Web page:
A century ago, the Paelsian chief of the time had gone to the sovereigns of Limeros and Auranos, bordering lands to the north and south, and asked for help. Limeros declined assistance, saying that they had enough to contend with getting their own people back on their feet after a recently halted war with Auranos. Prosperous Auranos, however, struck an agreement with Paelsia. They subsidized the planting of vineyards over all the fertile farmland in Paelsia—land that could have been used to grow crops to feed its people and livestock. Instead, they promised to import Paelsian wine at favorable prices, which would in turn enable Paelsia to import Auranian crops at equally favorable prices. This would help both countries’ economies, the then king of Auranos said, and the naive Paelsian chieftain shook hands on the deal
But the bargain had a time limit. After fifty years, the set prices on imports and exports would expire. And expire they had. Now Paelsians could no longer afford to import Auranian food—not with the falling price of their wine since Auranos was their only customer and could ruthlessly set the cost, which they did, ever lower and lower. Paelsia lacked the ships to export to other kingdoms across the Silver Sea, and austere Limeros in the north was devout in its worship of a goddess who had frowned on drunkenness. The rest of the land continued to slowly die as it had for decades. And all Paelsians could do was watch it fade away.
The sound of his sister’s sobs on the day that should have been the happiest of her life broke Jonas’s heart.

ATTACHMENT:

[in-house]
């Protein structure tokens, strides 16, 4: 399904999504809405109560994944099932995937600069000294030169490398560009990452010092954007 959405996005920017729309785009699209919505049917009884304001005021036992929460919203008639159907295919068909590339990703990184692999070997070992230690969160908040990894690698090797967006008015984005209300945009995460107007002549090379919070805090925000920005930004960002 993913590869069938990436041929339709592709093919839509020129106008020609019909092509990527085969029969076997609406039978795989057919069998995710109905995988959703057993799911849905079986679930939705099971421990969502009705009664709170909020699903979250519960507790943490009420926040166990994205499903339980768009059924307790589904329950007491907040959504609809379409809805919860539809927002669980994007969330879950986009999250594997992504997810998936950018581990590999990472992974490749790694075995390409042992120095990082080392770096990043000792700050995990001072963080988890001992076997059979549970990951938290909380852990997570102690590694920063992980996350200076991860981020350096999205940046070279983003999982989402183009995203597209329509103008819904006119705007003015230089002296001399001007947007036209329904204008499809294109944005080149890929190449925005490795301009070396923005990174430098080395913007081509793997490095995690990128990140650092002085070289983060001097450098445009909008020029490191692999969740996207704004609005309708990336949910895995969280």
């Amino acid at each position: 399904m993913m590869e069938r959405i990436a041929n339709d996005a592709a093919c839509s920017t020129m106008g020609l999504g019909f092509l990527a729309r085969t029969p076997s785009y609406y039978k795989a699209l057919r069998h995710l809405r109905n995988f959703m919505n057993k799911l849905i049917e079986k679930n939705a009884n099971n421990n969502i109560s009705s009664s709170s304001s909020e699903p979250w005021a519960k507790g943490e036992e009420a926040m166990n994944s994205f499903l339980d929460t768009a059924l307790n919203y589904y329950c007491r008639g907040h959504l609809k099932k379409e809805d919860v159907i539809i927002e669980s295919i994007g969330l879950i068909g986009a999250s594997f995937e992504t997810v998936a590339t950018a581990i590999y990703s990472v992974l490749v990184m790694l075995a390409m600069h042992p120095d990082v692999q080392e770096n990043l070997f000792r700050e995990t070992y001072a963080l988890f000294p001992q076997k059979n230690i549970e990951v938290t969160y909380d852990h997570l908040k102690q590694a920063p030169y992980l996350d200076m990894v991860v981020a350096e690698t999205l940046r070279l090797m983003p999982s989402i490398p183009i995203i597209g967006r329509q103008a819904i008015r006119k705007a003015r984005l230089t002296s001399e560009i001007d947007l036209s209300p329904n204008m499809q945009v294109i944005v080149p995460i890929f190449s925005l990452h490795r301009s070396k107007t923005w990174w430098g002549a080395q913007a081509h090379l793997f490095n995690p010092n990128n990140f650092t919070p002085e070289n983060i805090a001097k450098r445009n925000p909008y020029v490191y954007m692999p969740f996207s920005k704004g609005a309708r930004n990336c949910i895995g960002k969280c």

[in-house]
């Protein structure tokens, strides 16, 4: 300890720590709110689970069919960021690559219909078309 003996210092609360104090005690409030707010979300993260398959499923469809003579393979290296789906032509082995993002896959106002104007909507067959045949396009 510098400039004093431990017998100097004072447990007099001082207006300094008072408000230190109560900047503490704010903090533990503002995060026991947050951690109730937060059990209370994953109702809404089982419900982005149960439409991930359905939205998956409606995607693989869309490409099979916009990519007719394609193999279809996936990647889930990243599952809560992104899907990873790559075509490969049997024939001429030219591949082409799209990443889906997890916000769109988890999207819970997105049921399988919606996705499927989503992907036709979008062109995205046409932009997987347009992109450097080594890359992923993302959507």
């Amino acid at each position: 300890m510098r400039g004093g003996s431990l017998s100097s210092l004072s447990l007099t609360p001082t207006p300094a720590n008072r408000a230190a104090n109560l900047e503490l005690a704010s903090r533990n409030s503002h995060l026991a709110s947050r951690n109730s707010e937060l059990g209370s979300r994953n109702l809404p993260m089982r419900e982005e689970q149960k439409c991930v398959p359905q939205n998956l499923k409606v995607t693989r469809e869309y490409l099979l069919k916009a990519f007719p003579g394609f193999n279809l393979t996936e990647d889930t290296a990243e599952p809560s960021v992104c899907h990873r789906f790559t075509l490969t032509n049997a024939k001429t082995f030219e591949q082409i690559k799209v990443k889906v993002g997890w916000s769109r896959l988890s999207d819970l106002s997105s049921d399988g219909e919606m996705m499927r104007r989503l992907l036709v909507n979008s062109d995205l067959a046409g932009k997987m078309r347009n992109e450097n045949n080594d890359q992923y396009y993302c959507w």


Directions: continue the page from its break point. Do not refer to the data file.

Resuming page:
“Fight,” Jonas whispered to his brother. “Fight for me. Fight to live.”
No, Tomas seemed to convey as the remaining light left his eyes. He couldn’t speak. His larynx had been sliced clean through by the Auranian’s blade. Fight for Paelsia. For all of us. Don’t let this be the end. Don’t let them win.
Jonas fought not to let out the sob he felt deep in his heart but failed. He wept, a broken and unfamiliar sound to his own ears. And a dark, bottomless rage filled him where grief had so quickly carved out a deep, black hole.
Lord Aron Lagaris would pay for this.
And the fair-haired girl—Princess Cleiona. She stood by with a cold and amused smirk on her beautiful face and watched her friend murder Tomas. “I swear I’ll avenge you, Tomas,” Jonas managed through clenched teeth. “This is only the beginning.”
His father touched his shoulder and Jonas tensed.
“He’s gone, my son.”
Jonas finally pulled his trembling, bloody hands away from his brother’s ravaged throat. He’d been making promises to someone whose spirit had already departed for the everafter. Only Tomas’s shell remained.
Jonas looked up at the cloudless blue sky above the market and let the harsh cry of grief escape his throat. A golden hawk flew from its perch on his father’s wine stall above them.
Someone asked Magnus a question, but he hadn’t been paying any attention. After a while, everyone at a banquet like this began to resemble a swarm of buzzing fruit flies. Annoying, but impossible to squash quickly and easily.
He pasted what he hoped was a pleasant expression on his face and turned to his left to face one of the more vocal of the insects. He took another bite of kaana and swallowed it without chewing in an attempt to evade the taste. He barely glanced at the saltedbeef next to it on his pewter plate. He was quickly losing his appetite
“Apologies, my lady,” he said. “I didn’t quite hear that.”